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Dr. Harold Bornstein, Trump’s eccentric Jewish doctor, dead at 73

Dr. Harold Bornstein, the Jewish doctor who cared for President Trump and his family has died.

Bornstein rocketed to fame during Trump’s election campaign for signing a letter which claimed “unequivocally” that despite being the oldest president in American history, Trump would be “the healthiest individual ever elected to the presidency.”

In addition to being Trump’s personal physician before the election, he treated other members of the family — including Eric, Don Jr., Tiffany and ex-wife Ivana.

The New York-born doctor had taken over the practice of his father, Jacob Bornstein, who grew up in a Yiddish speaking home.

The elder Bornstein was Harold’s inspiration to enter the medical field. Jacob Bornstein managed to attend Harvard Medical School at a time when it had strict quotas for Jewish students.

Though his father was a Yiddish speaker, Harold Bornstein had something of an obsession with Italian, adorning his business cards with the appellation “dottore molto famoso,” meaning “very famous doctor.” He learned the language by paying women he found on Craigslist to teach him and even gave a speech in Italian at his son’s bar mitzvah.

With the medical practice, Bornstein also inherited its most famous patients, the Trumps.

Unlike his famous patients, the eccentric doctor had been particularly media shy, avoiding the press and even threatening some of the journalists he did agree to speak with. After a three-hour interview with STAT, an outlet which covers the medical field, Bronstein apparently changed his mind and tried to stop them from running the story.

“I happen to have known the Sulzbergers for 50 years,” Bornstein told the STAT reporter, referring to the family that runs The New York Times. “I’m going to make sure you don’t ever work again if you do this.”

STAT ran the story nonetheless, but one reason for Bornstein’s trepidation may have been the lackadaisical attitude he displayed toward the president’s health during the interview.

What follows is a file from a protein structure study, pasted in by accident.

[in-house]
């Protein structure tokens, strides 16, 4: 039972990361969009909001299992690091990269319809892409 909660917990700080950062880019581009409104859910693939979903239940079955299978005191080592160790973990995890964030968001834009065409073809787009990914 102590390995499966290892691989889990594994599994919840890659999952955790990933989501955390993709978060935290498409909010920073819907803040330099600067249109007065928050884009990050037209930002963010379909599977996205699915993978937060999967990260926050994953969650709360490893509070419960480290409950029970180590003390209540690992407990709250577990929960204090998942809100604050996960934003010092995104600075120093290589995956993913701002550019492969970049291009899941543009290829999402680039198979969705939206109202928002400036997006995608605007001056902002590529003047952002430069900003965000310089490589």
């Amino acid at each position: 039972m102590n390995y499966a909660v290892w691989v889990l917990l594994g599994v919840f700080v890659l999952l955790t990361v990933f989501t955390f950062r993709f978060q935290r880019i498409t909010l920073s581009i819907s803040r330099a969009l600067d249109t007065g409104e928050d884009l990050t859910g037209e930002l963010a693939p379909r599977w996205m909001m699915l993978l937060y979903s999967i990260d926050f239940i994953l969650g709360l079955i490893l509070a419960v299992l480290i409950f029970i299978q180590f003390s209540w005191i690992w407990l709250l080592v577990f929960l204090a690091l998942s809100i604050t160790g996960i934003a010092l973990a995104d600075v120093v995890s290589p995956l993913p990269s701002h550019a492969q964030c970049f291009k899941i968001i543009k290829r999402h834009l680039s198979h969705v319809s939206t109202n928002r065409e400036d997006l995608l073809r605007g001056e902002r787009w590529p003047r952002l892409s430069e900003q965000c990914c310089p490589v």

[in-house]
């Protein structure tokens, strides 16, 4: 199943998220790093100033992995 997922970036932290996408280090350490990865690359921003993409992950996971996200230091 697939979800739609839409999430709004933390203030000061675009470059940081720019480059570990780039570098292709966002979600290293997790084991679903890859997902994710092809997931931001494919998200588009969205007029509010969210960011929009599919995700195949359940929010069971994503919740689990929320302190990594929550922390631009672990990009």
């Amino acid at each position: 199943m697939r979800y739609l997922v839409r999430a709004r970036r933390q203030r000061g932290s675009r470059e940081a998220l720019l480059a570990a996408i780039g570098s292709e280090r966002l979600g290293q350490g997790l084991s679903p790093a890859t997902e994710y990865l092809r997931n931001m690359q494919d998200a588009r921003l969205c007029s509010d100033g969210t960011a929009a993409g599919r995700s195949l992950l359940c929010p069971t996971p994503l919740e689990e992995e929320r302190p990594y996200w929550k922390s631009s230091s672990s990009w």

“If something happens to him, then it happens to him,” Bornstein said. “It’s like all the rest of us, no? That’s why we have a vice president and a speaker of the House and a whole line of people. They can just keep dying.”

Though he had little contact with the president after his ascension to office, his relationship with the Trumps finally soured after Dr. Bornstein agreed to give an interview to The New York Times in which he revealed that the president took hair growth medication.

A few days later, representatives of President Trump raided his office, taking all medical documents relating to the president, he told NBC news shortly after, saying the experience left him feeling “raped.”

Bornstein eventually admitted to CNN that he did not write the letter which first brought his name to the public eye, but that its language was dictated to him by President Trump.

Despite his famous patients, during an interview with the alumni magazine of Tufts University School of Medicine, his alma mater, Bornstein quipped that his greatest success was being able to maintain his eccentric demeanor. “My greatest successes have been avoiding managed-care medicine and refusing to have the conservative beard and haircut that my parents thought was necessary for success.” he said.

Bornstein is survived by his wife, Melissa, his daughter, Alix, and sons Robyn and Joseph, who followed their father and grandfather into the medical profession, as well as Jeremee, and Jackson, who did not.


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